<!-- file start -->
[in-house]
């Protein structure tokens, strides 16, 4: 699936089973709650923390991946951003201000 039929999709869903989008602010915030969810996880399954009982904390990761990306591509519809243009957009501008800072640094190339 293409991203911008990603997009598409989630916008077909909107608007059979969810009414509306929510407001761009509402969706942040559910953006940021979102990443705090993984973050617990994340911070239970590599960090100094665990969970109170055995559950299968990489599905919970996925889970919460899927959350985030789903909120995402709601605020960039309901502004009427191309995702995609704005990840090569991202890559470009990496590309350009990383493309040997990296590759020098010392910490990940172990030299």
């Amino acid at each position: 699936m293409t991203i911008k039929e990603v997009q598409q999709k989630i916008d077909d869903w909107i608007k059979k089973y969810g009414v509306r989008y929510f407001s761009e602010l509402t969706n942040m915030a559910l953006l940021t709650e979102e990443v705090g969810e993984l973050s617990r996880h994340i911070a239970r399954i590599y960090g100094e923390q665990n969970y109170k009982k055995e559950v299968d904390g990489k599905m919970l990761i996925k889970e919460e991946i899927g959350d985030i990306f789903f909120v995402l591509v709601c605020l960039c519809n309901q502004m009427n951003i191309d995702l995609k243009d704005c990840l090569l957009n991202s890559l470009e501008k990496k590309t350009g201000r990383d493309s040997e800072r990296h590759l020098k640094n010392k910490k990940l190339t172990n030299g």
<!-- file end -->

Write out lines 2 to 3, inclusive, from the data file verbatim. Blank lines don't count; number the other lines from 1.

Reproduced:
């Protein structure tokens, strides 16, 4: 699936089973709650923390991946951003201000 039929999709869903989008602010915030969810996880399954009982904390990761990306591509519809243009957009501008800072640094190339 293409991203911008990603997009598409989630916008077909909107608007059979969810009414509306929510407001761009509402969706942040559910953006940021979102990443705090993984973050617990994340911070239970590599960090100094665990969970109170055995559950299968990489599905919970996925889970919460899927959350985030789903909120995402709601605020960039309901502004009427191309995702995609704005990840090569991202890559470009990496590309350009990383493309040997990296590759020098010392910490990940172990030299």
């Amino acid at each position: 699936m293409t991203i911008k039929e990603v997009q598409q999709k989630i916008d077909d869903w909107i608007k059979k089973y969810g009414v509306r989008y929510f407001s761009e602010l509402t969706n942040m915030a559910l953006l940021t709650e979102e990443v705090g969810e993984l973050s617990r996880h994340i911070a239970r399954i590599y960090g100094e923390q665990n969970y109170k009982k055995e559950v299968d904390g990489k599905m919970l990761i996925k889970e919460e991946i899927g959350d985030i990306f789903f909120v995402l591509v709601c605020l960039c519809n309901q502004m009427n951003i191309d995702l995609k243009d704005c990840l090569l957009n991202s890559l470009e501008k990496k590309t350009g201000r990383d493309s040997e800072r990296h590759l020098k640094n010392k910490k990940l190339t172990n030299g």